CBS GOP Debate Panelist Major Garrett: ‘These Are Serious Times’

CBS News’ Chief White House Correspondent talks to TheWrap about what to look for in tonight’s debate — and gives details on his dustup with the president

Last Updated: February 13, 2016 @ 5:04 PM

“Business. Just business,” that’s how CBS News Chief White House Correspondent Major Garrett described last summer’s public scolding at the hands of President Barack Obama. “I did my job as I define my job. He did his job as he defines his job.”

Garrett made news during one of Obama’s press conferences last summer, when he asked if the president was “content” that four Americans were still being held in Iran while Obama was celebrating the Iran nuclear deal.

Obama called it “nonsense” and told the veteran reporter that he should “know better.”

A lot of reporters would be terrified if they were publicly scolded by the president, but not Garrett.

“At the next press conference the president had, I got a question. He called on me and I said, ‘Mr. President good to see you,’ and he said, ‘Good to see you, Major.’ That was my way of letting everyone know there was no lingering hostility, animosity or tension between us,” Garrett told TheWrap. “When I saw the president at the holiday reception, it didn’t come up. It didn’t need to come up.

CBS hosts tonight’s Republican presidential debate at 6 p.m. PT/ 9 p.m. ET. “Face the Nation” anchor John Dickerson will moderate tonight’s event, with Garrett and the Wall Street Journal’s Kimberley Strassel joining him as panelists.

“John is the conductor. John leads the orchestra,” Garrett said. “Let’s make no mistake, this is John’s debate. I am there, with Kim Strassel, to facilitate the asking of questions.”

We caught up with Garrett to pick his brain about tonight’s event.

TheWrap: What should viewers expect tonight?

Major Garrett: A lively and interesting debate about policy and, when I say that, I don’t mean to sort of wrap a wet blanket around viewer expectations of fireworks and gotcha questions and things like that. But we are taking the preparations for our questions and the topics we’re covering very seriously. These are serious times.

What possible weaknesses need to be addressed among the remaining candidates?

I think there are a lot of tires to be kicked on the specifics of a new agenda and a new America if any of these Republicans are elected president. They all have said, in very broad strokes, that they would be a very big directional change from Barack Obama. OK, fine. We have a general sense of direction. What we’re going to try to elicit from them is some specific mile markers, if you will. How are you going to move this country in that new direction in terms of actual decisions you would make? How your tax policy deals with economic growth and the wage gap? What would your orientation be toward Wall Street? What do you believe is the way to deal with entitlements? Budget deficits? How do you envision dealing with some of the broad things a lot of these candidates have said about immigration? We’re going to try to hone in on what is behind the rhetoric of these candidates.

With Chris Christie out of the race, do you think the remaining candidates will continue to attack Marco Rubio? If not, who will candidates attack tonight?

The Christie-Rubio moment showed people that debates remain an unpredictable form of political theater. No one would have predicted that Rubio would have stumbled in a debate, because he had not stumbled in any of the previous debates. As a matter of fact, he created genuine momentum early in the campaign by exceeding expectations in the debates. He never really had a wobbly debate performance at all. There was nothing to indicate he would have a wobbly debate performance two days before the New Hampshire primary. But he did. Was it Chris Christie or Rubio’s own strategic decision, as he explains it now, to not get into a knife fight but to repeat his central message about Obama and how he knows what he’s doing and that it should be alarming to Republicans? That was his decision. It wasn’t so much what Christie did, but what Marco Rubio decided to do with that moment. That underscores the fact that debates are unpredictable. We’re going to try to create moments where candidates have to think, explain and engage.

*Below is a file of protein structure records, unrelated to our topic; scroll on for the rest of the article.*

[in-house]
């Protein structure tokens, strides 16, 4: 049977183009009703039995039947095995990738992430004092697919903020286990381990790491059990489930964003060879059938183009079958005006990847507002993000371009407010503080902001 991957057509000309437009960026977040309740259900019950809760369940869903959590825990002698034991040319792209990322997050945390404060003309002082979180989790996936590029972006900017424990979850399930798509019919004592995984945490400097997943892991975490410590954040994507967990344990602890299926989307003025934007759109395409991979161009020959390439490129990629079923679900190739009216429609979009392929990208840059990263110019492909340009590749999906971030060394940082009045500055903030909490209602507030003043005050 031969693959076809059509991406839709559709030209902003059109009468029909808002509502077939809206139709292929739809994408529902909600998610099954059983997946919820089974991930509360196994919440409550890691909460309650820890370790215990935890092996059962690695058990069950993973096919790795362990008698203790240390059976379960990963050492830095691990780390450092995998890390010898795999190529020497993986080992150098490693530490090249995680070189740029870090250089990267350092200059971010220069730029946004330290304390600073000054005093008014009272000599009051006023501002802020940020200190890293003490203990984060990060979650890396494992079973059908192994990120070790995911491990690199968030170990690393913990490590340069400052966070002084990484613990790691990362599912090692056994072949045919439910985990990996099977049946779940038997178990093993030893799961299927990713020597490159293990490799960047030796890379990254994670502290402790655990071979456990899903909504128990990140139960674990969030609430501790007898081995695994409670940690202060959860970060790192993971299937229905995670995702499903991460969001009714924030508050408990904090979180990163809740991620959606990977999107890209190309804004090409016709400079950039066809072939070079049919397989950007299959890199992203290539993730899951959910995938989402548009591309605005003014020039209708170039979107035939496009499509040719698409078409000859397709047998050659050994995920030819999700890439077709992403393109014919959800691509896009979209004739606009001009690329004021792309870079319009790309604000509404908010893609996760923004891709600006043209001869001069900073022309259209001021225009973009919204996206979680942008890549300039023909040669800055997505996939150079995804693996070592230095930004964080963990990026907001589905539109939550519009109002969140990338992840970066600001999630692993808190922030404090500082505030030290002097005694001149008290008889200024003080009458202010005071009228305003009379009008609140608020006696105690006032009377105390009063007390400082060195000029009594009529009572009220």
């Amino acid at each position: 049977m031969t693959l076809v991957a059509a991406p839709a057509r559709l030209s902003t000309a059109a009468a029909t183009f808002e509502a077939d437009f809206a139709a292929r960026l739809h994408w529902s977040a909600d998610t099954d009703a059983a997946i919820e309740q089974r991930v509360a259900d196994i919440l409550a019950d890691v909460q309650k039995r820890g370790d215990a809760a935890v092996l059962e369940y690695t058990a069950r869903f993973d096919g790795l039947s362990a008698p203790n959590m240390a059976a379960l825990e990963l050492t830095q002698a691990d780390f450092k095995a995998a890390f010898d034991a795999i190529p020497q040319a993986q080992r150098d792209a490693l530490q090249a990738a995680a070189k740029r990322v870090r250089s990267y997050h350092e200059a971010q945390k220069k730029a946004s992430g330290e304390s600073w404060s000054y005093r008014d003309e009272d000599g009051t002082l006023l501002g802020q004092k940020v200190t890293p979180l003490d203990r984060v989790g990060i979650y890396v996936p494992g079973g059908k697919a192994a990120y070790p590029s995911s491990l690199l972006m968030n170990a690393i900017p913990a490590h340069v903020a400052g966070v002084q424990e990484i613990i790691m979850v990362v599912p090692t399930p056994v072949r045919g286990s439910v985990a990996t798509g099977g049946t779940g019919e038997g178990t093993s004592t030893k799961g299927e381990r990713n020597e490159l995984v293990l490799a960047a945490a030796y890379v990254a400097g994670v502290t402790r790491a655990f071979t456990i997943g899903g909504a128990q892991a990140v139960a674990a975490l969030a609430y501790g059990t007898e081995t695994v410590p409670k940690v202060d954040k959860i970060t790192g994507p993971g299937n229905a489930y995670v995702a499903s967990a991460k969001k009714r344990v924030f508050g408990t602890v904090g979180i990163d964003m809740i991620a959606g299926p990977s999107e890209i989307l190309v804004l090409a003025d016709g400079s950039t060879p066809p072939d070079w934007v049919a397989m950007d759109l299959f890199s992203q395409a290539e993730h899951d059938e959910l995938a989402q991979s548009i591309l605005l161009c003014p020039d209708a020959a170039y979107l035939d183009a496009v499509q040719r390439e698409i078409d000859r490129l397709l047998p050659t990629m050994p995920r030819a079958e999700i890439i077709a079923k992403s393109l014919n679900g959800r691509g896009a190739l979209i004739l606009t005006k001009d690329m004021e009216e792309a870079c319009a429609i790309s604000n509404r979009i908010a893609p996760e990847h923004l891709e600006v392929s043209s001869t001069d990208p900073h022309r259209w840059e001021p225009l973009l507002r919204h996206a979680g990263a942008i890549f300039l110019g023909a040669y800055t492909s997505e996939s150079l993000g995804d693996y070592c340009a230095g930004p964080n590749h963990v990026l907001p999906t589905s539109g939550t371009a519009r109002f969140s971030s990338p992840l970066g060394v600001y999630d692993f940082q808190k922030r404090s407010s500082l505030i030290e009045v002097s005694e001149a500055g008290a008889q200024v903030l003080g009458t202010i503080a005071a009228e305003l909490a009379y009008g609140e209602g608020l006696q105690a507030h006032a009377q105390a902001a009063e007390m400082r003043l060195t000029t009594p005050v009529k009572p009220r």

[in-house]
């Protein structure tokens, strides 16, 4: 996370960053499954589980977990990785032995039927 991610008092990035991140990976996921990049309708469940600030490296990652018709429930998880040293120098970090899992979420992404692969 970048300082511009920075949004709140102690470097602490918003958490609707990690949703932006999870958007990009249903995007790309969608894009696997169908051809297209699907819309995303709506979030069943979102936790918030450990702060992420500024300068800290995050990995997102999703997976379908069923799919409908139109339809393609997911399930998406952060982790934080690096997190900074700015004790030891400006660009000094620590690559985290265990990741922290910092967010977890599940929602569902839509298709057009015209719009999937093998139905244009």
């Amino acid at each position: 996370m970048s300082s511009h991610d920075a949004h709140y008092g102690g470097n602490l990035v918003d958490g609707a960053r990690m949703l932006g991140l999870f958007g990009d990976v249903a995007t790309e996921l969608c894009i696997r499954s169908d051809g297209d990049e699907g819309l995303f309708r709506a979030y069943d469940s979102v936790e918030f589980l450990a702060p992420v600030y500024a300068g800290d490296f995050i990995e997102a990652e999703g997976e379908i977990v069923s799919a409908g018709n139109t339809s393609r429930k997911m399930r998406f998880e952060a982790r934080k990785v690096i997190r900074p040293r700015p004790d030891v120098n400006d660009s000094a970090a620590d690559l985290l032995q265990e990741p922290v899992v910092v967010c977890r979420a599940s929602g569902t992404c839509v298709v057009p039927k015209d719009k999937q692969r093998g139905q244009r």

Who do you think is in danger of dropping out next if they don’t have a strong performance in the South Carolina primary?

Well, everyone says they’ll fight on until March 1. In theory that’s true for everyone on the stage. But Ben Carson will have to make some tough decisions if he performs poorly in South Carolina. Jeb Bush may have to make some very tough decisions if he performs poorly in South Carolina. Ted Cruz can carry on. Donald Trump can carry on. Marco Rubio will have the resources to carry on. In all likelihood, John Kasich will have the resources to carry on. It’s not only about your performance in the primary but what your donors are willing to give you to carry on. That’s a decision frequently made after the votes are cast.

Fox News boss Roger Ailes famously stood up to Donald Trump, while defending his employee Megyn Kelly. How would CBS respond to a similar situation if a candidate publicly attacked you following tonight’s debate?

There is no question in my mind CBS would stand behind my work, my journalism, my ethics and my reportage. There is no doubt in my mind that would be true, and for all the right reasons. What I stand for and what CBS stands for are absolutely synonymous. We work really hard to bring the audience the best journalism we can.


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